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On the Ground: Hands-On in the Nursing Simulation Lab

April 07, 2022
Photo of Taryn Smith in the Nursing Sim Lab

At first glance, York College of Pennsylvania may look like a typical campus in a typical college town—but look a little closer, and you’ll discover a community full of hidden (and not-so-hidden) gems. In our On the Ground series, we explore some of YCP’s most beloved places and spaces with help from our own Spartan students.

Entering the Nursing Simulation Lab at York College, Nursing students experience a real-world setup of what they’ll encounter in the field. From day one of class, they are immersed in healthcare scenarios designed to prepare them for their career.

Mannequins of model patients, ranging in age from newborn to adult, rest in hospital beds and are readily available to help students get practice in a safe, low-pressure environment. Monitors, devices for measuring vital signs, and other tools are also available in the “Sim Lab,” offering students the opportunity to see professional medical equipment in action.

Junior Nursing major Taryn Smith says the lab is a safe way for her to make mistakes now, rather than in the field. “We experience real-life scenarios on mannequins, such as a patient coding (essentially, having their heart rate become dangerously slow), all while in the safety of our professors and peers.”

The lab not only serves as a classroom, but it gives students realistic experiences that prepare them for scenarios they will face in their careers. “We are able to develop quick-thinking skills that cannot be taught in a traditional classroom setting,” says Taryn. “It is a place where mistakes are truly just learning experiences.”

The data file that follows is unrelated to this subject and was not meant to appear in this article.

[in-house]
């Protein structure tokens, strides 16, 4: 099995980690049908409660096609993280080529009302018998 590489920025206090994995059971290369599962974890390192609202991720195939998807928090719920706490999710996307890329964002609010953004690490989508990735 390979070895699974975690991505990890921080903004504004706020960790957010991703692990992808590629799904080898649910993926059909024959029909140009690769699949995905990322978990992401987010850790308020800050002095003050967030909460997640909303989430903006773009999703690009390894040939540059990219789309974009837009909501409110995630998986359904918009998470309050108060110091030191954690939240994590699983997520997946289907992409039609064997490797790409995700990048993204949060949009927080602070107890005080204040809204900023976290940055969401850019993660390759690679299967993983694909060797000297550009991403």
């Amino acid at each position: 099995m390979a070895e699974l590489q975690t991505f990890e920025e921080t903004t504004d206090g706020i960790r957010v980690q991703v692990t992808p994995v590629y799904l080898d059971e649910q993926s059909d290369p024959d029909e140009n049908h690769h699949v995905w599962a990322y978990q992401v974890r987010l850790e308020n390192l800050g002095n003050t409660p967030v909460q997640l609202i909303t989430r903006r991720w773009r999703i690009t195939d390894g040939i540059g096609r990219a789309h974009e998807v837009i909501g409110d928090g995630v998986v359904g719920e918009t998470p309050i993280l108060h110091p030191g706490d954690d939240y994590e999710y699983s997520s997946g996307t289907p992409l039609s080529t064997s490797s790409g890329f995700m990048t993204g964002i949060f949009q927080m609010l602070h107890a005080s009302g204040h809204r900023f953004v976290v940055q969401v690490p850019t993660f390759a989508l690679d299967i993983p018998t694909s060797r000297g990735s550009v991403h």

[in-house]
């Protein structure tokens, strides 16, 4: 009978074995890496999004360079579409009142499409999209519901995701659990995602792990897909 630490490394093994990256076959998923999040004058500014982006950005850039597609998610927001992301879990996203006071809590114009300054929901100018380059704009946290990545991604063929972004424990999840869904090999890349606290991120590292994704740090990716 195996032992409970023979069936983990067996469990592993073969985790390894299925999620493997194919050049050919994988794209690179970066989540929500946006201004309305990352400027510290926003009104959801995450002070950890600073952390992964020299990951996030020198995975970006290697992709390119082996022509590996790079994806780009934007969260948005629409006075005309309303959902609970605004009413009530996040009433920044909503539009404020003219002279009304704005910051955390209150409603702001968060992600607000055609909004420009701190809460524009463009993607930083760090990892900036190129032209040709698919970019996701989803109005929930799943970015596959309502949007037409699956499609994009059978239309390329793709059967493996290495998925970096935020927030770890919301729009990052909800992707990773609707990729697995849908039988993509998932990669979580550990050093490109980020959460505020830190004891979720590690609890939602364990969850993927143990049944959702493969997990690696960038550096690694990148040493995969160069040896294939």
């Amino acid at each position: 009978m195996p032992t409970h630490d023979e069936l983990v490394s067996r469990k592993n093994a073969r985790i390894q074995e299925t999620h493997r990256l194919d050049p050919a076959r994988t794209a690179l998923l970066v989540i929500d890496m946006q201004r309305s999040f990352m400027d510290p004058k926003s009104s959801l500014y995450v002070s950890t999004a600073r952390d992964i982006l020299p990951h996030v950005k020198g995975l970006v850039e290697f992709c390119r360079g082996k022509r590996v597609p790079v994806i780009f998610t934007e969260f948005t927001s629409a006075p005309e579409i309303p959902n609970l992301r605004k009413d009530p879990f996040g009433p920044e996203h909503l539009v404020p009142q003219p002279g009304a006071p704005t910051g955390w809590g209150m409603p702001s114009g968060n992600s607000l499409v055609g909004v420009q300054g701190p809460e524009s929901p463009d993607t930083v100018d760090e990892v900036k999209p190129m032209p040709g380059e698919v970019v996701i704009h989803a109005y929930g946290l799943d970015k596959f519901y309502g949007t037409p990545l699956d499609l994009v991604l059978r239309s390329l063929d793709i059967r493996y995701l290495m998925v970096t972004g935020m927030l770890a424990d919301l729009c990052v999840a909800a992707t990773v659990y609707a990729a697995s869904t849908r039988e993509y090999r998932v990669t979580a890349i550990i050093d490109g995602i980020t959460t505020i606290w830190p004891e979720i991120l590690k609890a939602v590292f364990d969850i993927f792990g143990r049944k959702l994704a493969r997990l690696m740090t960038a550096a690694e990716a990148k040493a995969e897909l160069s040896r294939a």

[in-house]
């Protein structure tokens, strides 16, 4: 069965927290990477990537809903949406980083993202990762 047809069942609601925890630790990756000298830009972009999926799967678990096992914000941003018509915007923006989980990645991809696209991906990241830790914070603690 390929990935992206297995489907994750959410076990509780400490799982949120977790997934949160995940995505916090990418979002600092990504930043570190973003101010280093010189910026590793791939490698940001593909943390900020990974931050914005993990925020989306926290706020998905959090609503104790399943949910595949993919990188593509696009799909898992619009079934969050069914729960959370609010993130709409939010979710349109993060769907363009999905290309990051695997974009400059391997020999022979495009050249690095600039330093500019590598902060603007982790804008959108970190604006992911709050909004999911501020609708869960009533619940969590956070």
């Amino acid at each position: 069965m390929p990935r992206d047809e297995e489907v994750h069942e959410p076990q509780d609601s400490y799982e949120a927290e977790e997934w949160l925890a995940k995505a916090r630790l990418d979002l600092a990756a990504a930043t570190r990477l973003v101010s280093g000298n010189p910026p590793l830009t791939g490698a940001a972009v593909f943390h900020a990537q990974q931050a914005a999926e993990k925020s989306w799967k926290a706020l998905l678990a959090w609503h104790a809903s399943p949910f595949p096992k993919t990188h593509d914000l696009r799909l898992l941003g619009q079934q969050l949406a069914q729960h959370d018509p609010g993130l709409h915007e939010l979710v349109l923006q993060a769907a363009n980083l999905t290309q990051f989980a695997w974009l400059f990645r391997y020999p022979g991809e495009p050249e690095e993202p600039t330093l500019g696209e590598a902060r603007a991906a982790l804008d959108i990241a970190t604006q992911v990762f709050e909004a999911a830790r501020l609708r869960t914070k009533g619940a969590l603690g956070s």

The practical experience in the safe setting of the lab teaches students to step out of their comfort zone. Some, like Taryn, even find their voice as a leader. “I found myself being able to take charge at certain times, and that is a trait I will continue to utilize during my career,” she says.

In preparation for a real-world emergency, students learn by simulating scenarios that could potentially happen in the field. The environment is controlled, and Taryn has seen firsthand that “all roles in emergent situations are equally important—some thrive off of being the event recorder, while others roll up their sleeves and get in on the action.” Students find their niche and can also strengthen the areas they need to work on.

YCP Nursing students spend class time in the lab every semester and come to appreciate the value of this space. The scenarios they practice revolve around the specific course they are taking at the time. “We learned how to do the fundamental adult assessments while in the Health Assessments course, how to manage an uncontrolled pediatric asthma attack, and what to do in a suspected child abuse scenario,” says Taryn. 

She stresses how important it is for students to have this kind of practice in the safe environment of York College’s Nursing Simulation Lab before entering the workforce. “Without practice, no student nurse knows what to do when a patient’s blood oxygen level begins to decline, or how to quickly draw up life-saving medications while under high stress.”

The Nursing junior will be completing a 12-week internship at Reading Hospital this summer. She will gain experience in the Tower Health Emergency Room—one of the top 10 busiest ERs in the country. She aspires to continue her education and become a Nurse Practitioner in a Pediatric Emergency Room. She knows that her time in the Sim Lab will help her reach these goals.

“The Sim Lab is where you learn, succeed, and, without a doubt, sometimes fail,” Taryn says. She advises other Nursing students beginning their education “to not let the Sim Lab intimidate you. Go in with your best attitude and roll with the punches––that is how you will have the best learning experience!”


The Nursing Simulation Lab complements a Nursing student’s clinical experience. Classes in the lab simulate practice of real-world scenarios designed to prepare students for a successful career after graduation. Students are free to make mistakes where they will have the opportunity to receive immediate feedback and learn from those mistakes. Other benefits include practicing psychomotor skills, increasing confidence prior to interacting with live patients, and practicing unusual, critical, and emergency events.